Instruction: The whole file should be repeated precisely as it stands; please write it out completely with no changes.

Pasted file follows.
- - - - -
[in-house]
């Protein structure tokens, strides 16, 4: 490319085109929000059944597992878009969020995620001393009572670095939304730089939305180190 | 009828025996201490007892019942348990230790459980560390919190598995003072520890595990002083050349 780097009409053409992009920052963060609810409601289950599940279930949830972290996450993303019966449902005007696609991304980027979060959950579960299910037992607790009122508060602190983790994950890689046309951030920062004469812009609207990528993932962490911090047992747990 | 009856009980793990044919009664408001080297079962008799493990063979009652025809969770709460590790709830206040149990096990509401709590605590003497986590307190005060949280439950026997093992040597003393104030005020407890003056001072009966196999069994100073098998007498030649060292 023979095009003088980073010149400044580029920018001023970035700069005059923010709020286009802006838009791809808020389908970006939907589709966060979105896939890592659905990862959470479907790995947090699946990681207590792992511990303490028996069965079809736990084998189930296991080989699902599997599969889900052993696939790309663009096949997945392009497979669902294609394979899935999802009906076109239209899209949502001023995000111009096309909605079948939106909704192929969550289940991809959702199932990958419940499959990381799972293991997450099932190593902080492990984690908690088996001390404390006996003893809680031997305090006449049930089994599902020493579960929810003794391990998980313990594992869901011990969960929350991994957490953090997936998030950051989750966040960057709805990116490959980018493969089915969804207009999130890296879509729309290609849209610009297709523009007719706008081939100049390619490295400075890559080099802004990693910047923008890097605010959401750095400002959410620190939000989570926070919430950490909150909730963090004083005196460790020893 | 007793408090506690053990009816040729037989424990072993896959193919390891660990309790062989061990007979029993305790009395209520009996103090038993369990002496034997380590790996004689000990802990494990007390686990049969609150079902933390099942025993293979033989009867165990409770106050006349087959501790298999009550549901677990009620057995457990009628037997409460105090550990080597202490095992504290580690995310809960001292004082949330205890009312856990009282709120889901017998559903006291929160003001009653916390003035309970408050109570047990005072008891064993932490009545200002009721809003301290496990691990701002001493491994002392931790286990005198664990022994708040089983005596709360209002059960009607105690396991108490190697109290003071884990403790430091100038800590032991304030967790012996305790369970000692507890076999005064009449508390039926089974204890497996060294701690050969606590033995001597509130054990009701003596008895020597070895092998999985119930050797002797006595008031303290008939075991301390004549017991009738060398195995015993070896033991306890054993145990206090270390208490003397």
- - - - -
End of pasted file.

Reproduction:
[in-house]
């Protein structure tokens, strides 16, 4: 490319085109929000059944597992878009969020995620001393009572670095939304730089939305180190 | 009828025996201490007892019942348990230790459980560390919190598995003072520890595990002083050349 780097009409053409992009920052963060609810409601289950599940279930949830972290996450993303019966449902005007696609991304980027979060959950579960299910037992607790009122508060602190983790994950890689046309951030920062004469812009609207990528993932962490911090047992747990 | 009856009980793990044919009664408001080297079962008799493990063979009652025809969770709460590790709830206040149990096990509401709590605590003497986590307190005060949280439950026997093992040597003393104030005020407890003056001072009966196999069994100073098998007498030649060292 023979095009003088980073010149400044580029920018001023970035700069005059923010709020286009802006838009791809808020389908970006939907589709966060979105896939890592659905990862959470479907790995947090699946990681207590792992511990303490028996069965079809736990084998189930296991080989699902599997599969889900052993696939790309663009096949997945392009497979669902294609394979899935999802009906076109239209899209949502001023995000111009096309909605079948939106909704192929969550289940991809959702199932990958419940499959990381799972293991997450099932190593902080492990984690908690088996001390404390006996003893809680031997305090006449049930089994599902020493579960929810003794391990998980313990594992869901011990969960929350991994957490953090997936998030950051989750966040960057709805990116490959980018493969089915969804207009999130890296879509729309290609849209610009297709523009007719706008081939100049390619490295400075890559080099802004990693910047923008890097605010959401750095400002959410620190939000989570926070919430950490909150909730963090004083005196460790020893 | 007793408090506690053990009816040729037989424990072993896959193919390891660990309790062989061990007979029993305790009395209520009996103090038993369990002496034997380590790996004689000990802990494990007390686990049969609150079902933390099942025993293979033989009867165990409770106050006349087959501790298999009550549901677990009620057995457990009628037997409460105090550990080597202490095992504290580690995310809960001292004082949330205890009312856990009282709120889901017998559903006291929160003001009653916390003035309970408050109570047990005072008891064993932490009545200002009721809003301290496990691990701002001493491994002392931790286990005198664990022994708040089983005596709360209002059960009607105690396991108490190697109290003071884990403790430091100038800590032991304030967790012996305790369970000692507890076999005064009449508390039926089974204890497996060294701690050969606590033995001597509130054990009701003596008895020597070895092998999985119930050797002797006595008031303290008939075991301390004549017991009738060398195995015993070896033991306890054993145990206090270390208490003397």